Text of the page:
Accenture Lay Off: Global IT firm to fire 19,000 employees
After the announcement of Amazon’s impending 9,000 job layoffs, another major international corporation has revealed plans to fire 19,000 of its staff. International company, Accenture, joined the sacking trend on Thursday by announcing that it would reduce its staff by 19,000 employees
Accenture started taking steps to decrease costs during the second quarter of fiscal 2023 by streamlining operations, modernizing non-billable corporate functions, and consolidating office space.
The move marks the first major layoff announcement by a large IT services company this year.
With this, Accenture joins the ranks of Big Tech companies, including Alphabet, Amazon, Meta, and Microsoft, all of which have announced about 70,000 job cuts since January amid fears a global recession will affect growth.
Accenture’s decision to let go of employees, for now, could be a sign of worry for engineers at homegrown technology services firms, including Tata Consultancy Services Ltd, Infosys Ltd, and HCL Technologies Ltd, which until now have avoided any company-wide layoffs.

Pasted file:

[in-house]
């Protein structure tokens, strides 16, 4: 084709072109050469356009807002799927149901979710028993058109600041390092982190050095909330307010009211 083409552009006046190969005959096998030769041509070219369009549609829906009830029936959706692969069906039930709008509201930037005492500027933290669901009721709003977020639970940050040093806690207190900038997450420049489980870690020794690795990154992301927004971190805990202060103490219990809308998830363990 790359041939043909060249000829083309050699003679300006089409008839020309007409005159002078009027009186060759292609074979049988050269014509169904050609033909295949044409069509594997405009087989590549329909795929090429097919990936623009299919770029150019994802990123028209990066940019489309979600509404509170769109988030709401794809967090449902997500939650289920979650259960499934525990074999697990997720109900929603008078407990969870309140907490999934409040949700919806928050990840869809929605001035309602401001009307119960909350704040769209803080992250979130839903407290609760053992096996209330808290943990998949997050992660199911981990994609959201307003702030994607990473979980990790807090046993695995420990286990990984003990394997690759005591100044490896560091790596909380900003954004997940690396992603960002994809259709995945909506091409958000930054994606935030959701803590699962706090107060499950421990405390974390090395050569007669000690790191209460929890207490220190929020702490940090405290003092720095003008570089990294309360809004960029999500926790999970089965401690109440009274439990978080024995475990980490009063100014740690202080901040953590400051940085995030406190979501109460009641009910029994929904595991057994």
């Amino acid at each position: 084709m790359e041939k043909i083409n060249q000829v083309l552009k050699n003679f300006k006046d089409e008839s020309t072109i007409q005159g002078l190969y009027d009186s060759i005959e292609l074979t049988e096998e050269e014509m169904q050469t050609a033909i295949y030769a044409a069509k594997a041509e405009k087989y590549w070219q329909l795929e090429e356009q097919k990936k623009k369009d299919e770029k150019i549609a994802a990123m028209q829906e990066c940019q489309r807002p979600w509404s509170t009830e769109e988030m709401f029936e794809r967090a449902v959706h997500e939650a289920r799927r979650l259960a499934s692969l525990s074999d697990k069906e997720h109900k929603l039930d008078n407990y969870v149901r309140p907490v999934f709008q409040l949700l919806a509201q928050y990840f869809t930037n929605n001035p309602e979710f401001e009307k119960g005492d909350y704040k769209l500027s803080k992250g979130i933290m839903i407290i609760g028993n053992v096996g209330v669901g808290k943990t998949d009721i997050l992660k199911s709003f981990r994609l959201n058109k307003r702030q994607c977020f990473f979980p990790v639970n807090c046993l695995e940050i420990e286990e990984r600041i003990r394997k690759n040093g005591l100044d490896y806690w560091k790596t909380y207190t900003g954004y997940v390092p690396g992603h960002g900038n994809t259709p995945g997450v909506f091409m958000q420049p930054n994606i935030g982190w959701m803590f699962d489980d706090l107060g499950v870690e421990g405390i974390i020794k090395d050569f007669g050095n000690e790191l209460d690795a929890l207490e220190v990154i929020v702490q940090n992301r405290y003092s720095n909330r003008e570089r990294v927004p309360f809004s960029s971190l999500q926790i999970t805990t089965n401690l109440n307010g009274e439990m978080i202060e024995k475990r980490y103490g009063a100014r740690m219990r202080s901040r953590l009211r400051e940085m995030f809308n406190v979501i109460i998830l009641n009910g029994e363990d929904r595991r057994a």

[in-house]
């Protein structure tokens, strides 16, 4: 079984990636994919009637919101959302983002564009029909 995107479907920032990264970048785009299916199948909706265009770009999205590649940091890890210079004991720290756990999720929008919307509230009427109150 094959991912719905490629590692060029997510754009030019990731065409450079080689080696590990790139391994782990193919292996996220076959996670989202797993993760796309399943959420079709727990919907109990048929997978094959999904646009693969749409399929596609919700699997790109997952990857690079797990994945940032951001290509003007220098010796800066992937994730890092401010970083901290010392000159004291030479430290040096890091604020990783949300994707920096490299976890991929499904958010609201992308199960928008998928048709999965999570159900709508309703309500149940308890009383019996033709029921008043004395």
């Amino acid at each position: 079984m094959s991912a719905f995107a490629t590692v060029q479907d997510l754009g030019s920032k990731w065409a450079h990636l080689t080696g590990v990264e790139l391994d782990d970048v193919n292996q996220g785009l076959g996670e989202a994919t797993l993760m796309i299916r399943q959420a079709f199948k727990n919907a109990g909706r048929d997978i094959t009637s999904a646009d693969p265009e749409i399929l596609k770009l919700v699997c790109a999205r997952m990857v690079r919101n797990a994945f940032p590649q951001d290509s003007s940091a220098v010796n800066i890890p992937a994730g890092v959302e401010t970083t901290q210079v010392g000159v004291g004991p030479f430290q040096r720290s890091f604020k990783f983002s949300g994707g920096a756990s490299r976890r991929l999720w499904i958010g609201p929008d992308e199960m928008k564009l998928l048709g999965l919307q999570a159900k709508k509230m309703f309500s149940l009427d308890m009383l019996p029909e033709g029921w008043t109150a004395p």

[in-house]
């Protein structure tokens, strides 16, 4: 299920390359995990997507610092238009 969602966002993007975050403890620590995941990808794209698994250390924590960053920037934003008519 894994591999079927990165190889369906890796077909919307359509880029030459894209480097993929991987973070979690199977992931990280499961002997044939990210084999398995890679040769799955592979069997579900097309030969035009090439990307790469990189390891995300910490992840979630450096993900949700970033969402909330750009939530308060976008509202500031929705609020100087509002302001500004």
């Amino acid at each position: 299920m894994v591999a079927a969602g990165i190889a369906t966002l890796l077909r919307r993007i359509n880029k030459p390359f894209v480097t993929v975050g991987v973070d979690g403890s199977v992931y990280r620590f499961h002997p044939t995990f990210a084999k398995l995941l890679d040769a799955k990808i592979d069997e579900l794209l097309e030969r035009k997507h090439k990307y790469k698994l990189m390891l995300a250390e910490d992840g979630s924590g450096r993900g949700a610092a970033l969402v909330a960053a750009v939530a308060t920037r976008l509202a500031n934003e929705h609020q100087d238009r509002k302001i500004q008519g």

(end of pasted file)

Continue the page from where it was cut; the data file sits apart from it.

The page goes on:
Accenture does not spell out the exact number of employees it has in India and only says it has a workforce of more than 300,000. But Mint learns about 47% of its global workforce or about 350,000 employees are stationed in the country.
During the company’s latest December-February quarter, Accenture added a net of 424 employees to take its total workforce to 7,38,143. This is the slowest pace of net employee addition in 10 quarters after the company saw its workforce decline by 7,496 people during the June-August quarter of 2020.
“These actions are expected to impact roughly 2.5% or 19,000 of our current workforce, of which over half are non-billable corporate functions and include over 800 of our leaders across our markets and services,”
Accenture’s chief financial officer K.C. McClure said. “Nearly half of the 19,000 people will depart by the end of FY23.” “During the past two years, almost half of the new hires were made in India. So, we can expect to see anywhere between 2% and 2.5% of our India-based employees getting impacted because of these actions,” an executive said on the condition of anonymity.
“The people impact is estimated to be 2.5% of our current global workforce. This may differ by market and by country, as a consequence of our different footprint and growth, and should not be taken as a figure applicable to all geographies,” said a spokesperson for Accenture, declining to comment on what percentage of its employees in the country will be impacted.
In the last 10 quarters, i.e. From 1 September 2020 up until 28 February, Accenture added 232,410 employees.
On Thursday, Accenture, which follows a September-August financial year, reported tepid earnings as some of its clients in the communications, technology, and media industry cut back work.
Revenue grew 5.1% from the year-ago period to end with $15.81 billion in the December-February quarter, the slowest business growth in over 10 quarters. Accenture last reported a 3.5% year-over-year growth in the September-November period of 2021.